What does a solicitor do for the seller

16/12/2017
A property solicitor is instructed during the transfer of a property title from one person to another; more frequently called conveyancing. The work a solicitor undertakes depends on whether they are acting for the buyer or the seller. In this article we are going to explain what a property solicitor does for the seller and what you should do if you want a more stress free sale - and the seller is the one who gets the conveyancing process kick-started!

If you are buying then you should read our other article - What does a solicitor do for the buyer?

For the seller, the solicitor’s obligations are to provide evidence to the buyer’s solicitors that has been supplied to them by their clients. In some instances information won’t be available and they should in these cases assist in procuring the information the buyer’s solicitors need. You can read the property forms a seller has to complete here - Property Information Forms.

Under the stresses that come with buying a home you'll need expert, independent property advice from your solicitor. We have property solicitors specifically trained in the strategy of buying and selling a property. If you are looking for a property solicitor for your conveyancing then call us on 0333 344 3234 or click on here to get an online quote.

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Sold as seen

A property in England and Wales is sold under the principle of caveat emptor, or better known as buyer beware. Simply put, the buyer cannot recover damages from the seller for defects on the property that rendered the property unfit for ordinary purposes. The only exceptions are if you actively concealed defects or otherwise made material misrepresentations which amount to fraud.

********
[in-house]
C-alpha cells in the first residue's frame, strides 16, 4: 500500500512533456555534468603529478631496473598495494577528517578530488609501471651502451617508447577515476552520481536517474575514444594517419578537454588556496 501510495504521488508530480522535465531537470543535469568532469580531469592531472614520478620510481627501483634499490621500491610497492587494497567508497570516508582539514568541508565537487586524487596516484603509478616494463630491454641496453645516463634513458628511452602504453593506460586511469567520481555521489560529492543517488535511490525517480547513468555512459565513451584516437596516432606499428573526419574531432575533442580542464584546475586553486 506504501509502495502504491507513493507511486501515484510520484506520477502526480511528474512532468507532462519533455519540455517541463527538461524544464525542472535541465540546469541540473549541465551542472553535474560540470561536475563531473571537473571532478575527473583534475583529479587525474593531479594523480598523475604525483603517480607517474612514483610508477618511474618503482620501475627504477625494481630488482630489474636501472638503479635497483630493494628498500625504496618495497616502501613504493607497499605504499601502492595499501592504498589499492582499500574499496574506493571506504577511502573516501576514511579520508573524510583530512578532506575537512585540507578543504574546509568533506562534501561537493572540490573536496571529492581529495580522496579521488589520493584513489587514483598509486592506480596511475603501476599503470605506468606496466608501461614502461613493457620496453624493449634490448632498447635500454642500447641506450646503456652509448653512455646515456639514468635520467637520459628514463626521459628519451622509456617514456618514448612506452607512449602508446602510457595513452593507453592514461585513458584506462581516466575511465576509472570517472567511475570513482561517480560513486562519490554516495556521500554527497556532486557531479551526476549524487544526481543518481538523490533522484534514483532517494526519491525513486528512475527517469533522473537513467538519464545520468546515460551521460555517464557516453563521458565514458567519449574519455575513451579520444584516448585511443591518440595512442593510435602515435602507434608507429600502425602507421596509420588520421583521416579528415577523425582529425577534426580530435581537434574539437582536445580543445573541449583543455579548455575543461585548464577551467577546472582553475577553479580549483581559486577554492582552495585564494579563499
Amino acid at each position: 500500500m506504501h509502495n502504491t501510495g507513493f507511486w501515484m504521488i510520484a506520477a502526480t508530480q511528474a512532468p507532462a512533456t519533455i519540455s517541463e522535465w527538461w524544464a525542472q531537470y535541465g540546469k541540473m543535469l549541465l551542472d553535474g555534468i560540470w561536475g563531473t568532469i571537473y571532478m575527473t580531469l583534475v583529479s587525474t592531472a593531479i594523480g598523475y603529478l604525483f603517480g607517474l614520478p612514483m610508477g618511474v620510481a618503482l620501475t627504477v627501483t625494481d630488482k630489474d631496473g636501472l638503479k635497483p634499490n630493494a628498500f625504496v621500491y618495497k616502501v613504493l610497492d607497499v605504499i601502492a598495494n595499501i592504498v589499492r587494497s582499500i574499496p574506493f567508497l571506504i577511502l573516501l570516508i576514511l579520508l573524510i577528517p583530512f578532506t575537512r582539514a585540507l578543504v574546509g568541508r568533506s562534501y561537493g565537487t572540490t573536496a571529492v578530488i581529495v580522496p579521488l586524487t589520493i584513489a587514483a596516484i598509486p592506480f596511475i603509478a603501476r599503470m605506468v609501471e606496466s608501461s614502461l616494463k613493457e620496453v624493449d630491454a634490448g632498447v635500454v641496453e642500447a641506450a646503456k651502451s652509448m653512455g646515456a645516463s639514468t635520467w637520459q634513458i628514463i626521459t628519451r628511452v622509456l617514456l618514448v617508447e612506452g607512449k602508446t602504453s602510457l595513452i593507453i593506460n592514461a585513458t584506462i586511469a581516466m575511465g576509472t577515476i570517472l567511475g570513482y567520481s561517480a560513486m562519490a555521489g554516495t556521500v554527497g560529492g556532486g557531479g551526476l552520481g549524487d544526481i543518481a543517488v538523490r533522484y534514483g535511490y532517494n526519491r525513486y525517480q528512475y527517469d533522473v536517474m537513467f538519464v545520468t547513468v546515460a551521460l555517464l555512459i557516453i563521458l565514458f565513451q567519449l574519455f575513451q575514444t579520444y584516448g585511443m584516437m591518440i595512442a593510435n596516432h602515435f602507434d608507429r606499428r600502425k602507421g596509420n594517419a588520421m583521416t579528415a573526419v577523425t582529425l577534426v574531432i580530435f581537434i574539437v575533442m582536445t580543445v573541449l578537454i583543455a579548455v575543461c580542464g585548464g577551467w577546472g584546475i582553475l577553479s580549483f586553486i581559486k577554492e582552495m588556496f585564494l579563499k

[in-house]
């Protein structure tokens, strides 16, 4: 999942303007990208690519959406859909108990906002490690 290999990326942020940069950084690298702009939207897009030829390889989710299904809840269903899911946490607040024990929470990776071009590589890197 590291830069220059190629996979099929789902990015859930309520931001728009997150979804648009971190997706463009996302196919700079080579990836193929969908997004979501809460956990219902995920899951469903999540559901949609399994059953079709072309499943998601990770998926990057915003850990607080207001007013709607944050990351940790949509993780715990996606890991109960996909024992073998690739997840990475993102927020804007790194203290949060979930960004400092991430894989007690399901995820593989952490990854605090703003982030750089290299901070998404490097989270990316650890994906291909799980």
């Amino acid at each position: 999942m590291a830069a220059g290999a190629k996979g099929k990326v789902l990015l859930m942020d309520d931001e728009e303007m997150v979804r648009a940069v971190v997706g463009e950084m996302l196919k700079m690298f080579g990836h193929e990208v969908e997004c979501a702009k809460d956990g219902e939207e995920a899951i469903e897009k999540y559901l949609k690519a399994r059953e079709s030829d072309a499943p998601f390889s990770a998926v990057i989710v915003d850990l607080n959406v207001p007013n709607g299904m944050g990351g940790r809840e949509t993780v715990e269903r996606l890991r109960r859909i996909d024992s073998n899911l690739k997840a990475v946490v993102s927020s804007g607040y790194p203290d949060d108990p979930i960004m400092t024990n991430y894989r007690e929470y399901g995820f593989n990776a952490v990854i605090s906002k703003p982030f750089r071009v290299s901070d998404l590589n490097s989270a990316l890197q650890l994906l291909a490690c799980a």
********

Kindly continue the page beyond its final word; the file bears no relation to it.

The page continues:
As the seller, you should present to the buyer as much information as you have available about your property with as much detail as possible. By not presenting this information you risk a long drawn out conveyancing sale and potentially, a buyer pulling out - no buyer wants to feel the seller is hiding issues.

What information should you provide



If you are selling a leasehold


Management Information including information about ground rent and service charge accounts, last 3 year's accounts, planned maintenance or major works

Additional documents, certificates & guarantees

Planning permissions & Building Control for any extensions or under pinning, gas safety certificate, boiler maintenance, FENSA certificates and asbestos removal certificates

What does your solicitor do?

The primary role of the seller's solicitor is to provide the information given to them about the property to the buyer's solicitor and support the seller in obtaining any additional information required. These are the main tasks a selling solicitor undertakes:

  • Draft contracts – Your solicitor drafts the initial legal contract to be sent across to the buyer's solicitor
  • Responding to enquiries – following the receipt of the draft contract, legal title and your property documents (as above) the sellers solicitor responds to any questions (also known as raising enquiries) the buyers solicitor may have (this is where you'll find out if you are missing documents which can cause delays to your sale).
  • Investigating issues – for some enquiries that can't be easily evidenced, the seller's solicitor needs to complete further investigation to try and satisfy them. The challenge here is if there is limited or no information to provide.
  • Exchange contracts – once the buyer's solicitor has satisfied their enquiries they agree with the seller to exchange contracts making the buyer legally bound to buy the property. Although buyers can still pull out, this can be financially costly (read more about Can you pull out after exchange of contracts)
  • Day of completion – on the day of completion the seller's solicitor receives the money for the sale, discharges the mortgage (if required), pays the estate agent, deducts their fee and then sends the net sale proceeds to you.
  • Post completion – following completion the seller's solicitor receives the DS1 discharge documents and, when leasehold, settles the sellers liabilities for ground rent and service charges.

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Related News Articles

 
Buying a house
20/12/2017
Exchanging Contracts
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What does a solicitor do for the buyer
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